Love in the Teachings of Ibn ‘Arabī
Hany Talaat Ahmed Ibrahim [+–]
University of Calgary and Mount Royal University
This book aims to explore the theory of love in the writings of the Great Andalusian Sufi Sheikh, Muḥyī al-Dīn Ibn ‘Arabī (558-638/1165-1240). It begins by examining Divine and human love as found in the works of many Sufi masters that preceded Ibn ‘Arabī, and then turns to the views of Ibn ‘Arabī himself.
The Sufis from the early centuries of Islam (9th-10th) sometimes defined love as their “religion,” by which they meant, their way to God. Ibn ‘Arabī not only expanded on these earlier Sufi theories, but also detailed his own original insights. He openly declared the primacy of love over all else and argued that love is the dynamic force behind creation.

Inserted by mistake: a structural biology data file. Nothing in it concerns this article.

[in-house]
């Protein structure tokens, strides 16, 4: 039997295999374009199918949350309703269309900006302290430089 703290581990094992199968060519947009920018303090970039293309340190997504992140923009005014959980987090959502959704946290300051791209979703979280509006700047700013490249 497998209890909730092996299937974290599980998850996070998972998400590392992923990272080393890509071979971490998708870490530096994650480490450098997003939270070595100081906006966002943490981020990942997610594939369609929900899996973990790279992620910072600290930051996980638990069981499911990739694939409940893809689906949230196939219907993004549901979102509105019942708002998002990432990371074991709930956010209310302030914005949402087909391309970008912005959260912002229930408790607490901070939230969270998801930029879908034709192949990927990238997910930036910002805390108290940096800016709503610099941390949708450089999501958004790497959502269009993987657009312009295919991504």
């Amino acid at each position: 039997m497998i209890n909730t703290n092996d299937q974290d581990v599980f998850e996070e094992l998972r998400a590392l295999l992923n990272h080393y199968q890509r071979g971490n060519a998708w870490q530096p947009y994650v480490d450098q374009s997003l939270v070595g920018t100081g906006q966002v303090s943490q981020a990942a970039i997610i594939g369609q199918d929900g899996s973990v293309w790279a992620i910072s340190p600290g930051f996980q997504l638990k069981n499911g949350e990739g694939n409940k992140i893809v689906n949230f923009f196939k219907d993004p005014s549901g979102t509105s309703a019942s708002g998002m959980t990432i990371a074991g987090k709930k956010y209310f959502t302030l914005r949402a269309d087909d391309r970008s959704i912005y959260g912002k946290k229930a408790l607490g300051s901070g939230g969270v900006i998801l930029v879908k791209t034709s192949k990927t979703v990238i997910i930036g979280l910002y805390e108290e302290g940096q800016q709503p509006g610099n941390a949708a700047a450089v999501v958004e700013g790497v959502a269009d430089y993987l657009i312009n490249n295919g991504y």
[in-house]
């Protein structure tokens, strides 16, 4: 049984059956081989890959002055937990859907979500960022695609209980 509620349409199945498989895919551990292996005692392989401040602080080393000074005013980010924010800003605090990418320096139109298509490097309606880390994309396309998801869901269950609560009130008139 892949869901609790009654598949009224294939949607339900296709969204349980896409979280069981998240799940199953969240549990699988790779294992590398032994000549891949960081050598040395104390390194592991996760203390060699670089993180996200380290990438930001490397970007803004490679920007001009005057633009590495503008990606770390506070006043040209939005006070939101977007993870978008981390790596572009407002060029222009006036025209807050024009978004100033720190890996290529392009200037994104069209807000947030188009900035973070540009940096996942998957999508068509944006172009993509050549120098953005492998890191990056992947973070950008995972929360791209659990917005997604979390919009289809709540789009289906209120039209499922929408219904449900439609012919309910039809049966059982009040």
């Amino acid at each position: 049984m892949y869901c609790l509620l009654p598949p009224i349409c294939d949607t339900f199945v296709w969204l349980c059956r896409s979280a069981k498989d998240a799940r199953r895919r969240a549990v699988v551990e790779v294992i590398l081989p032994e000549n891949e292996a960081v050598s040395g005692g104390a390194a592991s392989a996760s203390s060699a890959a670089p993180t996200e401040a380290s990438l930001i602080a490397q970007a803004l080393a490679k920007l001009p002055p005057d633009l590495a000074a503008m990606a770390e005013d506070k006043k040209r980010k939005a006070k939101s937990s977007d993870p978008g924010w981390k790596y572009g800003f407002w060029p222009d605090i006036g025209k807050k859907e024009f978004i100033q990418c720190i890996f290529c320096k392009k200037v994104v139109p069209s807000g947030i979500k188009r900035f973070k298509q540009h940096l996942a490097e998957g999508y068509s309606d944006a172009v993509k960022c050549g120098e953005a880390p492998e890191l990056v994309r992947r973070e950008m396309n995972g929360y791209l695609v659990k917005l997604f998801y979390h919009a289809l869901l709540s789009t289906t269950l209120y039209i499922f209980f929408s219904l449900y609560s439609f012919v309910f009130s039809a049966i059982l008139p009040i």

The present study is focused primarily on outlining the importance of Divine love in Ibn ‘Arabī’s thought, which is accomplished through an in-depth reading and a close textual analysis of selected works on Divine love in several of his key works including: The Interpreter of Longings (Turjumān al-Ashwāq), The Ringstones of Wisdom (Fuṣūṣ al-Ḥikam), and The Meccan Openings (al-Futūḥāt al-Makkiyya).
The approach taken in Love in the Teachings of Ibn ‘Arabī demonstrates the centrality of love in Ibn ‘Arabī’s worldview. Additionally, the monograph offers certain interpretive keys to help unlock the meanings embedded in the imagery and symbolism of Ibn ‘Arabī’s unique language.
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